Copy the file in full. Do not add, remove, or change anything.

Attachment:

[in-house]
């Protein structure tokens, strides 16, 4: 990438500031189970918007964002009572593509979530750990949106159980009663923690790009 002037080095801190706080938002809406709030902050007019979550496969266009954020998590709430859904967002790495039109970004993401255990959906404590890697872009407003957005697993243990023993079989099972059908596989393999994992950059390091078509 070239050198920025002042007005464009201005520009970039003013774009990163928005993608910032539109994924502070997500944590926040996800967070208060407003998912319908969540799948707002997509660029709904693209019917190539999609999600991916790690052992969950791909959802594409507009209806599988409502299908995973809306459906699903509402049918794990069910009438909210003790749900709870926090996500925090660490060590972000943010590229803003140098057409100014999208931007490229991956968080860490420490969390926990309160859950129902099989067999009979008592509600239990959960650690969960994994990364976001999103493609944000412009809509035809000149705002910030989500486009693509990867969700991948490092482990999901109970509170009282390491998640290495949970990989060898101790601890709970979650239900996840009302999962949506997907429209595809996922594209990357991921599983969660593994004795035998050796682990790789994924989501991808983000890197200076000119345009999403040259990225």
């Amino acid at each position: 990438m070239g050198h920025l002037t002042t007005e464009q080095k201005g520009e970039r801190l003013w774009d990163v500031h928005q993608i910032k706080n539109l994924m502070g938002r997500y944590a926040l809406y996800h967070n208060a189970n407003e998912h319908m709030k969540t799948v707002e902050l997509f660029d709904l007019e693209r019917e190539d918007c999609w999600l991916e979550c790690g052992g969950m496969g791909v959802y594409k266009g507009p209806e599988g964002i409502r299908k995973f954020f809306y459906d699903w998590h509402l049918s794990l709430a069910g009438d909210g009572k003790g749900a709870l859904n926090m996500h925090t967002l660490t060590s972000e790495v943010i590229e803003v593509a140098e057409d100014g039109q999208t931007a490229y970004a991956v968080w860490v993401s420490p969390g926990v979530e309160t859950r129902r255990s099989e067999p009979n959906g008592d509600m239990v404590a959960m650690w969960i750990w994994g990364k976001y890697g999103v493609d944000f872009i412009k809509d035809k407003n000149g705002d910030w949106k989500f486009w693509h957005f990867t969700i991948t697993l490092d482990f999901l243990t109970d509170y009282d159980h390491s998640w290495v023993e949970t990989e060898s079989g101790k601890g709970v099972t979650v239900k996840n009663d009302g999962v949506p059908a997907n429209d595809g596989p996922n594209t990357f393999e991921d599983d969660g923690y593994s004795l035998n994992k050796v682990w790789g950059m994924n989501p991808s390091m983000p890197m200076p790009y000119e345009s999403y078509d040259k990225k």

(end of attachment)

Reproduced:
[in-house]
């Protein structure tokens, strides 16, 4: 990438500031189970918007964002009572593509979530750990949106159980009663923690790009 002037080095801190706080938002809406709030902050007019979550496969266009954020998590709430859904967002790495039109970004993401255990959906404590890697872009407003957005697993243990023993079989099972059908596989393999994992950059390091078509 070239050198920025002042007005464009201005520009970039003013774009990163928005993608910032539109994924502070997500944590926040996800967070208060407003998912319908969540799948707002997509660029709904693209019917190539999609999600991916790690052992969950791909959802594409507009209806599988409502299908995973809306459906699903509402049918794990069910009438909210003790749900709870926090996500925090660490060590972000943010590229803003140098057409100014999208931007490229991956968080860490420490969390926990309160859950129902099989067999009979008592509600239990959960650690969960994994990364976001999103493609944000412009809509035809000149705002910030989500486009693509990867969700991948490092482990999901109970509170009282390491998640290495949970990989060898101790601890709970979650239900996840009302999962949506997907429209595809996922594209990357991921599983969660593994004795035998050796682990790789994924989501991808983000890197200076000119345009999403040259990225």
């Amino acid at each position: 990438m070239g050198h920025l002037t002042t007005e464009q080095k201005g520009e970039r801190l003013w774009d990163v500031h928005q993608i910032k706080n539109l994924m502070g938002r997500y944590a926040l809406y996800h967070n208060a189970n407003e998912h319908m709030k969540t799948v707002e902050l997509f660029d709904l007019e693209r019917e190539d918007c999609w999600l991916e979550c790690g052992g969950m496969g791909v959802y594409k266009g507009p209806e599988g964002i409502r299908k995973f954020f809306y459906d699903w998590h509402l049918s794990l709430a069910g009438d909210g009572k003790g749900a709870l859904n926090m996500h925090t967002l660490t060590s972000e790495v943010i590229e803003v593509a140098e057409d100014g039109q999208t931007a490229y970004a991956v968080w860490v993401s420490p969390g926990v979530e309160t859950r129902r255990s099989e067999p009979n959906g008592d509600m239990v404590a959960m650690w969960i750990w994994g990364k976001y890697g999103v493609d944000f872009i412009k809509d035809k407003n000149g705002d910030w949106k989500f486009w693509h957005f990867t969700i991948t697993l490092d482990f999901l243990t109970d509170y009282d159980h390491s998640w290495v023993e949970t990989e060898s079989g101790k601890g709970v099972t979650v239900k996840n009663d009302g999962v949506p059908a997907n429209d595809g596989p996922n594209t990357f393999e991921d599983d969660g923690y593994s004795l035998n994992k050796v682990w790789g950059m994924n989501p991808s390091m983000p890197m200076p790009y000119e345009s999403y078509d040259k990225k």